This has led to a strange game of cat and mouse. The EU having ended sanctions on the Belarusian regime cannot enforce them again without losing face. At the same time the Belarusian regime cannot be seen to be making baby steps towards democratisation for fear of having sanctions reapplied and so has to provide a façade of democratisation. Both sides cannot afford to blink first.

Both sides decided that the nascent relationship is worth maintaining. While the Belarusian regime will not engage in a significant evolution towards EU values, both sides know that any affiliation is better than the nonentity that existed after 2010. The EU was less vocal in 2015 than in the past on electoral falsifications and potentially it could continue this approach in 2016.

Regime preparations

The authorities have been preparing for the elections, using them to maintain the democratic disguise, while preserving total control over the outcome. Two months is a long time and the opposition often fall out with one another. Mutual suspicion and competition for access to limited resources could end any unity.

Many predictions have been made that the Belarusian economy will collapse bringing about Lukashenka’s fall. Lukashenka knows this, and as the juggler par excellence, has survived such scenarios before. Having won the Presidential election the regime is probably safe, but with a falling economy maintaining the social contract and using coercion becomes that much harder to pay for. This weakens the regime.

The authorities have given themselves time to enhance tactics for maintaining the electoral miasma. Currently, parliamentary candidates are registering. This will last until July 7. However, the central electoral commission has until August 10 to approve candidates. Enough time to weed out candidates too independent for the regime.

Belaya Rus’ has been mobilized for its main task of collecting signatures for pro-government candidates. With the help of administrative resources it will likely return 10 times the number of signatures required, so as to emphasize public support for regime applicants. Other GONGOS like the Belarusian Republican Youth Union (BRYU), the Federation of Labour-Unions of Belarus (FPB) and the unions of women and veterans have been mobilized to increase regime control.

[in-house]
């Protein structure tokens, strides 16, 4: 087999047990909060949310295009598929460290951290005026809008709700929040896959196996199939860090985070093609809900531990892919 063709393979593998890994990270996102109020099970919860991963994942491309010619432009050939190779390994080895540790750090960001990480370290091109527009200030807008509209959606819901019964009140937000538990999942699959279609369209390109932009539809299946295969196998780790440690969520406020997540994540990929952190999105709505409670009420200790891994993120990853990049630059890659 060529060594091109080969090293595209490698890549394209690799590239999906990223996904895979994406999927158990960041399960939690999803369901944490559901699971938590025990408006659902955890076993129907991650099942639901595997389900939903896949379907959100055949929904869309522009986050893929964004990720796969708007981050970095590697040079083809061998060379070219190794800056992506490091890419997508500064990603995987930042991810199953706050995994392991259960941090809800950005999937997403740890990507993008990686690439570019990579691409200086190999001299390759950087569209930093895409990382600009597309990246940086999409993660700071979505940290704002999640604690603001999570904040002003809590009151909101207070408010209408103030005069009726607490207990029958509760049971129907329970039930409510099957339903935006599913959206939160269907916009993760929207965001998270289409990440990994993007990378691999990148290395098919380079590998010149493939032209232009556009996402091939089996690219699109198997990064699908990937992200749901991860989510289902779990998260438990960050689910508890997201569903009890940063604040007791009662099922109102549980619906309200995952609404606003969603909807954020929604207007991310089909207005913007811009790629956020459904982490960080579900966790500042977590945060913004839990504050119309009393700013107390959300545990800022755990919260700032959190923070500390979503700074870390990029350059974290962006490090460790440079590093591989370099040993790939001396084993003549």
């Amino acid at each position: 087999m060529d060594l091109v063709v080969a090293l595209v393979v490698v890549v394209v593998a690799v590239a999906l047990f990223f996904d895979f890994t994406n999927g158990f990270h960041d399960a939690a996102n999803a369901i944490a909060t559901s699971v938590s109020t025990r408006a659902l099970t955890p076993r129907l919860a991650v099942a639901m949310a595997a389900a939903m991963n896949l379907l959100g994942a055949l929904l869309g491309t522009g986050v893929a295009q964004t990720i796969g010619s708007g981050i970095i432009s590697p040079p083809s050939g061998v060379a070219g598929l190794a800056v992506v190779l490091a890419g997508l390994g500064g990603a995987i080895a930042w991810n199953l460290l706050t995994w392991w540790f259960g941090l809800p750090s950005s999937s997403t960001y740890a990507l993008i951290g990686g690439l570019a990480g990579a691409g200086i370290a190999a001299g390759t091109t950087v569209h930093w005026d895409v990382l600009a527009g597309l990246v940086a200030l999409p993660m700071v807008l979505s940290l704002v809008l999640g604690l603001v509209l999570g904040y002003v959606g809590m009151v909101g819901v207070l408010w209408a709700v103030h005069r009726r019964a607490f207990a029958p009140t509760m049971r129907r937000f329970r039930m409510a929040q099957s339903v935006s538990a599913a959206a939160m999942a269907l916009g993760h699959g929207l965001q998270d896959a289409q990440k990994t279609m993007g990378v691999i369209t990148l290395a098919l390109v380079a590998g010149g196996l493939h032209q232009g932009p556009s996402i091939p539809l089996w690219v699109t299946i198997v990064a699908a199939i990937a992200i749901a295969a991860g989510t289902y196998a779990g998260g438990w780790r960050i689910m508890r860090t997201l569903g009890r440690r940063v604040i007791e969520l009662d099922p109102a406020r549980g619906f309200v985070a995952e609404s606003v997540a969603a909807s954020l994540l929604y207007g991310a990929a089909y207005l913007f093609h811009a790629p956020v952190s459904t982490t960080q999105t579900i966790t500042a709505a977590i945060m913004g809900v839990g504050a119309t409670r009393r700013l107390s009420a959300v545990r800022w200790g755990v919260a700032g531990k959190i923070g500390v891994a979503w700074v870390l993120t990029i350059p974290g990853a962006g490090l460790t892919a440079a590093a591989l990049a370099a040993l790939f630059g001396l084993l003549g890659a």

Important elections?

In the 2015 presidential elections, the Independent Institute of Socio-Economic and Political Studies calculated that Lukashenka’s actual winning vote margin was 50.8 percent, somewhat different than the official 83.5 percent.

With a collapsing economy, the authorities will find it harder to maintain elite support. With lower rents from the economy the authorities may find it harder to pay security services personnel and give other elites access to rents. However, even such obvious fraud is unlikely to lead to possible protests and violence because people in Belarus are scared of the repeat of the Ukraine post-revolution scenario.

The regime has looked for associations with other states and international organisations away from Russia fearing a possible Crimean scenario. While unlikely any encroachment on Lukashenka’s power is treated with suspicion.

However closer affiliation with the EU will mean that Belarus cannot support its economy as the EU cannot subsidize Belarus. The authorities are left with dependence on Russia. But if it stays with the shrinking Russian economy, the regime will find it harder to maintain power and elite support.